Arne Duncan sounds like a man who is ready to get out of Washington.
At a recent Commonwealth Club of California program moderated by EdSource editor-at-large John Fensterwald, Duncan spoke briefly about educational gains made during his seven-year term as U.S. Secretary of Education -- but repeatedly and at length about the inequities and injustices that remain across the country. His frustration is palpable.
All those debates about Common Core, testing, over-testing? Sideline arguments. "All we can do at the federal level," Duncan says, "is fight for equity, excellence and innovation. Take politics out of it. Figure out how to get better faster. The school-to-prison pipeline is real; suspensions and expulsions lead to crime." And don't even get Arne Duncan started on gun violence.
"The arc of the moral universe is long," the Secretary quoted Martin Luther King Jr. as saying, "but it bends toward justice."
Duncan clearly believes justice is not happening. "It doesn't bend by itself," he says, "or fast enough. The fight is not just about education. It's about increasing social mobility, about keeping good jobs in our economy. From the standpoint of social justice, it's about economics, and about keeping kids alive."
Where is the arc not bending? "With early childhood education. The average child living in poverty starts kindergarten one year behind." With gun violence, which Duncan repeatedly spoke of as closely tied to schools. "There have been more gun deaths since 1970 than in all of our wars combined. And there are too many instances in which the quality of education depends on where you live."
Listing three top priorities he believes must be addressed, Duncan cites early childhood education as number one. He sees no reason why it can't be done. "In the Netherlands, every four-year-old is in kindergarten, and they are working toward extending early childhood education to three-year-olds." Second: "Great teachers matter. In South Korea, teachers are 'Nation Builders.' A teacher in North Carolina is giving blood to help pay the bills." (Speaking of injustice and inequity.) And third: "How do we build demand for great schools, great teachers particularly in poor communities? How do we make it a badge of honor for teachers and principals to go where the need is greatest?"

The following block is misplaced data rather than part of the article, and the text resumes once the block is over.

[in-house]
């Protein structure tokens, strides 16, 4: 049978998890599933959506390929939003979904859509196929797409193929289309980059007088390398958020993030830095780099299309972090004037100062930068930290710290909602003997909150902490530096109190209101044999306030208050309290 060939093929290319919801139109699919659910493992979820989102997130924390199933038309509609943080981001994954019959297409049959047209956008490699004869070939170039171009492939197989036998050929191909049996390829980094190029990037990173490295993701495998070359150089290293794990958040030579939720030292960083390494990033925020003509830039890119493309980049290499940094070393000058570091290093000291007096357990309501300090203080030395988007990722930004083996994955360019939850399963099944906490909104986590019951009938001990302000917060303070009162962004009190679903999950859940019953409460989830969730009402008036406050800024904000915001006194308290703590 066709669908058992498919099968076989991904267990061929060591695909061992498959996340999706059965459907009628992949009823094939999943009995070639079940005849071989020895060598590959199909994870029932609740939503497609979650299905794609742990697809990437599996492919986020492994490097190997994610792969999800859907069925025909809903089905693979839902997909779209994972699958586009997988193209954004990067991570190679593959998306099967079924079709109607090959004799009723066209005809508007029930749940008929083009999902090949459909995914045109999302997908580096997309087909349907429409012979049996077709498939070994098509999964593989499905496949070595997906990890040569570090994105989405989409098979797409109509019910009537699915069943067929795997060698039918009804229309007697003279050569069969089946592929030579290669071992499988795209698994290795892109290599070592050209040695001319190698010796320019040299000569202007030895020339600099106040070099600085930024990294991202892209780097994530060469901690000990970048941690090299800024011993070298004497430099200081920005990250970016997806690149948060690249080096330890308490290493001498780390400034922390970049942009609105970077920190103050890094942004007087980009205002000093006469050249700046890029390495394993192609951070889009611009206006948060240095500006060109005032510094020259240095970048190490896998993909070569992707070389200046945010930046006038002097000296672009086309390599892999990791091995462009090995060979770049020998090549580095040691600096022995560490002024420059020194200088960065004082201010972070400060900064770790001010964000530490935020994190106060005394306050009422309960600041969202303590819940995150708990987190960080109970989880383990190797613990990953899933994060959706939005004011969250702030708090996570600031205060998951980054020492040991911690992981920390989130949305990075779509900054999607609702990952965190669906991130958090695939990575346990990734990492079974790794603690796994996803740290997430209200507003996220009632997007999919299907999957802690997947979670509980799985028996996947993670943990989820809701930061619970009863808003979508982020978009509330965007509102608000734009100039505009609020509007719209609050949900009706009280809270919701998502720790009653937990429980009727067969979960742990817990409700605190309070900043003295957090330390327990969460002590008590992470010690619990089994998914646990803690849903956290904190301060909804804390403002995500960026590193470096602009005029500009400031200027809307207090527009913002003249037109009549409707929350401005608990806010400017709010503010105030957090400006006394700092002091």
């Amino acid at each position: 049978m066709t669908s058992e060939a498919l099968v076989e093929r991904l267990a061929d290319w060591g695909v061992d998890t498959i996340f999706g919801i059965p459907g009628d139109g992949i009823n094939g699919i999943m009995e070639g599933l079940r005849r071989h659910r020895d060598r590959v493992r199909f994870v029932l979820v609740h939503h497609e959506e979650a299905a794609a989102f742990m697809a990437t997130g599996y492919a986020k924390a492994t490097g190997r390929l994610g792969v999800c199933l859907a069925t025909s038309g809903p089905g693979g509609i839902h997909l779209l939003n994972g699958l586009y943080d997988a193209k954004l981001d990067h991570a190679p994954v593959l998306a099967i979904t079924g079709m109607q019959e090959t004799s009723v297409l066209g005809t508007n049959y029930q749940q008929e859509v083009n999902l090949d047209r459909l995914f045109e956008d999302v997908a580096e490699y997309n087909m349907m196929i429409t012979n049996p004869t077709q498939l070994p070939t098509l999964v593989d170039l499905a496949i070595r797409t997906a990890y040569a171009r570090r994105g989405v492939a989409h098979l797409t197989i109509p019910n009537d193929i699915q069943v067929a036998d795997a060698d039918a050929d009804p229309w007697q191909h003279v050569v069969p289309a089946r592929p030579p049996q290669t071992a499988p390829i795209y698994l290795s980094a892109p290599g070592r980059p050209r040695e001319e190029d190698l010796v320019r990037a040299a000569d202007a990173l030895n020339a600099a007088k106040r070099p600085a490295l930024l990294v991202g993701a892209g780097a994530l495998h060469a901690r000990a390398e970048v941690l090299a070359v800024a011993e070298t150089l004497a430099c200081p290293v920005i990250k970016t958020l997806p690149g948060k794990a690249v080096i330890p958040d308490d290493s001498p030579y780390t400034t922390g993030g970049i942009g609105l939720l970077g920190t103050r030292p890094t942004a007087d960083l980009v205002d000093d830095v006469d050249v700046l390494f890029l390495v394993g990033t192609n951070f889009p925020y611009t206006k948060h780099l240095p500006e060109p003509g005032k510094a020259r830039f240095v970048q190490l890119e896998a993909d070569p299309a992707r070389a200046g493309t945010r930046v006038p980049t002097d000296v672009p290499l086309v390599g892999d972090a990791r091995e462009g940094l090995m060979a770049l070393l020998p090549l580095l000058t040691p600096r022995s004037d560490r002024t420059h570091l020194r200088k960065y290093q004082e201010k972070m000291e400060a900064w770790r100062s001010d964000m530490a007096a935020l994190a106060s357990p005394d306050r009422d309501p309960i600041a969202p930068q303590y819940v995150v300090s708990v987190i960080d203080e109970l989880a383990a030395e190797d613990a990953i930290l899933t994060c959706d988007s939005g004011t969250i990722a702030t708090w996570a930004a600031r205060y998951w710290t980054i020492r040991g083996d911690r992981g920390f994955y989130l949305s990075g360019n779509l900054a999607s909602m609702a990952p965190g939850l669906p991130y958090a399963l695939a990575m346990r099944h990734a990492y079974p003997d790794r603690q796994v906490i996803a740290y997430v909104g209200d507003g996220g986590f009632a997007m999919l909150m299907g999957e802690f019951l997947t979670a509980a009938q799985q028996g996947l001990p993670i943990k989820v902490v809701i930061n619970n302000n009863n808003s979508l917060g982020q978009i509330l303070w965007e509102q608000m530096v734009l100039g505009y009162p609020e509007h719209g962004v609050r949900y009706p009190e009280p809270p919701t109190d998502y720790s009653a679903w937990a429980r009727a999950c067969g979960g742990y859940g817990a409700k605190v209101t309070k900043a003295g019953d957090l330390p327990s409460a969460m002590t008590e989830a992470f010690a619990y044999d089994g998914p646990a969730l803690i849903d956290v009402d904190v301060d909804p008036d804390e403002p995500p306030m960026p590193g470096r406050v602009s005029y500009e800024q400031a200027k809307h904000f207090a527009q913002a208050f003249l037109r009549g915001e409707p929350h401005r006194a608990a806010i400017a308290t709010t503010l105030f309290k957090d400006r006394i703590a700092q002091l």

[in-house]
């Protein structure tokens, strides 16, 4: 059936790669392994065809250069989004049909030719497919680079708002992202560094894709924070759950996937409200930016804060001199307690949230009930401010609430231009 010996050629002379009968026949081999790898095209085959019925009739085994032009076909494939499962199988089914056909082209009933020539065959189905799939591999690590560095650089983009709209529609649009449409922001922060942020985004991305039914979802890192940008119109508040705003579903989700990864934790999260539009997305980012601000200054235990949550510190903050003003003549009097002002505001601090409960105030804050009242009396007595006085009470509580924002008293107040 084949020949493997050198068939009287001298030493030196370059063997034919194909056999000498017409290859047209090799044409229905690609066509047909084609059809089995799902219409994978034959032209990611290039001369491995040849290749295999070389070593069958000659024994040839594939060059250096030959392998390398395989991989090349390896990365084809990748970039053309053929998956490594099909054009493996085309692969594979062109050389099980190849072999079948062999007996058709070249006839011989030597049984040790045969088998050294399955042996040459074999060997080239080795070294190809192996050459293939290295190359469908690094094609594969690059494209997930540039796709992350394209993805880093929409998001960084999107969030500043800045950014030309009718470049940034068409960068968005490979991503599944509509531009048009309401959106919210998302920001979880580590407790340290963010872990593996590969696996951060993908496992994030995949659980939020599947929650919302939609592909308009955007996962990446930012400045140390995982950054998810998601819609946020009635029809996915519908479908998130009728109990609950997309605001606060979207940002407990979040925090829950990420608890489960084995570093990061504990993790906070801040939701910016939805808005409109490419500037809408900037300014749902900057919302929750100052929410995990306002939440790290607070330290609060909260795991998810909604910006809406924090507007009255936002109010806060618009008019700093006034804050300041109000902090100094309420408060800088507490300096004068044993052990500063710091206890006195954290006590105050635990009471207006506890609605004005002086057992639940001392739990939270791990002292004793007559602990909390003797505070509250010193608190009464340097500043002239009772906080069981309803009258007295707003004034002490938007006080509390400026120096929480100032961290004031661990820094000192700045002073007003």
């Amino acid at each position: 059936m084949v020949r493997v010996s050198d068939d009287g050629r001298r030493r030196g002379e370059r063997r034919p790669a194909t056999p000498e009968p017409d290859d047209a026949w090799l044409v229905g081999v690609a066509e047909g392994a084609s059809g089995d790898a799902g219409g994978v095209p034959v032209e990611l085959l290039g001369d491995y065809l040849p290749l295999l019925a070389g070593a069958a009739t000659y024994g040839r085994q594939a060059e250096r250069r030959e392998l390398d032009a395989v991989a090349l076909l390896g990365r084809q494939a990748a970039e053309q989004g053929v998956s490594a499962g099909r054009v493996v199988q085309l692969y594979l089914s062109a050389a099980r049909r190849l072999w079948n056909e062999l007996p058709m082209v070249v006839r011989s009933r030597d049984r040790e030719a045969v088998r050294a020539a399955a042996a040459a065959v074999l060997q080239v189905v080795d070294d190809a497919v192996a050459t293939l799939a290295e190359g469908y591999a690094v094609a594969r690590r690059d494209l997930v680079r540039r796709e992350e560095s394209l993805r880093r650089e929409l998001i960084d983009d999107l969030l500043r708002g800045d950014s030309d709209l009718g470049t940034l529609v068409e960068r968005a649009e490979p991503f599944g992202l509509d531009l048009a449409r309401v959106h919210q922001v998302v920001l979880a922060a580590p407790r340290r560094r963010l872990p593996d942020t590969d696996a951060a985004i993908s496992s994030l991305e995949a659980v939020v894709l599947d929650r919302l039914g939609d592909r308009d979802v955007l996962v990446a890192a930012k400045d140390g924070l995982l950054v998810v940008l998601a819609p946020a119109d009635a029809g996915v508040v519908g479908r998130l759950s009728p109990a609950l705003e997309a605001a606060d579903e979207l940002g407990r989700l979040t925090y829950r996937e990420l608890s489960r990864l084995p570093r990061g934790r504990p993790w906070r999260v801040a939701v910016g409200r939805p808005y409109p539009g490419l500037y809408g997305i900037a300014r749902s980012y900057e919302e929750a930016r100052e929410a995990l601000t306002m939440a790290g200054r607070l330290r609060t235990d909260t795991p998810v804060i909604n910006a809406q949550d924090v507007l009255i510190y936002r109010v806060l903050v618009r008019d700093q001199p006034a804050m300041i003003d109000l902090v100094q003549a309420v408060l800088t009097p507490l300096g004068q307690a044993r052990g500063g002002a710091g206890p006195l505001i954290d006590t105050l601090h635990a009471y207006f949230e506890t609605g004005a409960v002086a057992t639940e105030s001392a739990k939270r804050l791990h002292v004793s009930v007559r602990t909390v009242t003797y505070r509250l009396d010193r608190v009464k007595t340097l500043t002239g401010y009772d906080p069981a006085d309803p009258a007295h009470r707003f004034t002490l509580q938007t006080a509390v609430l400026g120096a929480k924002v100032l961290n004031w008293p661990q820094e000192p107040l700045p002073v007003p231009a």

Duncan cites the fact that in Massachusetts, the nation's top state for education, 30 percent of all high school graduates take remedial classes to get into college. The percentage goes far higher in other states. "Do we want to keep doing that or not? And it is unbelievable to me that we don't take action to end gun violence."
Asked what he'd like to have as his legacy, Duncan fired back, "It's not about me. We have a long way to go, and we must accelerate the pace of change."
With that, Duncan stepped down from the stage. One gets the very strong impression -- hearing him also say that being Secretary of Education was never something he aspired to, but he took the job because of his great admiration for Barack Obama -- that he is more than happy to have stepped down from the national stage and headed back home to Chicago.